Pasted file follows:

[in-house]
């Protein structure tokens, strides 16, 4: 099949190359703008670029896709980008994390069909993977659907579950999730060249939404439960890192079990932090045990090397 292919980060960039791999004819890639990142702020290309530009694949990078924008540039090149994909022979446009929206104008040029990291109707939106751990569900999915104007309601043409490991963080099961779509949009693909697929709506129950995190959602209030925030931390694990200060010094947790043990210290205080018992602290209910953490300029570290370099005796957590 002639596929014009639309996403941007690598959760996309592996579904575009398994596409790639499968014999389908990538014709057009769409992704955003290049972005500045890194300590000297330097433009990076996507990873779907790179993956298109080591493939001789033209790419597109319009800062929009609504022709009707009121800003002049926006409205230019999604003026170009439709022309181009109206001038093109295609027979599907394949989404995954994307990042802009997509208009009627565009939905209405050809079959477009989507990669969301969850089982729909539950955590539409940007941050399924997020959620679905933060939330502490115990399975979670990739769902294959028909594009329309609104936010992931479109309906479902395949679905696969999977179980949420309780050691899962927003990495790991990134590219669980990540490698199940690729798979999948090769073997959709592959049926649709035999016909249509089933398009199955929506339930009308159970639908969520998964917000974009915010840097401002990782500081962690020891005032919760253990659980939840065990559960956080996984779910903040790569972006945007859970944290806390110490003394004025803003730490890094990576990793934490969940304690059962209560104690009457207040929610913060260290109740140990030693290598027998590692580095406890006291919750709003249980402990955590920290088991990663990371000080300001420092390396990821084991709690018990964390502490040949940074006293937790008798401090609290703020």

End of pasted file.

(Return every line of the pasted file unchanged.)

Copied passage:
[in-house]
């Protein structure tokens, strides 16, 4: 099949190359703008670029896709980008994390069909993977659907579950999730060249939404439960890192079990932090045990090397 292919980060960039791999004819890639990142702020290309530009694949990078924008540039090149994909022979446009929206104008040029990291109707939106751990569900999915104007309601043409490991963080099961779509949009693909697929709506129950995190959602209030925030931390694990200060010094947790043990210290205080018992602290209910953490300029570290370099005796957590 002639596929014009639309996403941007690598959760996309592996579904575009398994596409790639499968014999389908990538014709057009769409992704955003290049972005500045890194300590000297330097433009990076996507990873779907790179993956298109080591493939001789033209790419597109319009800062929009609504022709009707009121800003002049926006409205230019999604003026170009439709022309181009109206001038093109295609027979599907394949989404995954994307990042802009997509208009009627565009939905209405050809079959477009989507990669969301969850089982729909539950955590539409940007941050399924997020959620679905933060939330502490115990399975979670990739769902294959028909594009329309609104936010992931479109309906479902395949679905696969999977179980949420309780050691899962927003990495790991990134590219669980990540490698199940690729798979999948090769073997959709592959049926649709035999016909249509089933398009199955929506339930009308159970639908969520998964917000974009915010840097401002990782500081962690020891005032919760253990659980939840065990559960956080996984779910903040790569972006945007859970944290806390110490003394004025803003730490890094990576990793934490969940304690059962209560104690009457207040929610913060260290109740140990030693290598027998590692580095406890006291919750709003249980402990955590920290088991990663990371000080300001420092390396990821084991709690018990964390502490040949940074006293937790008798401090609290703020």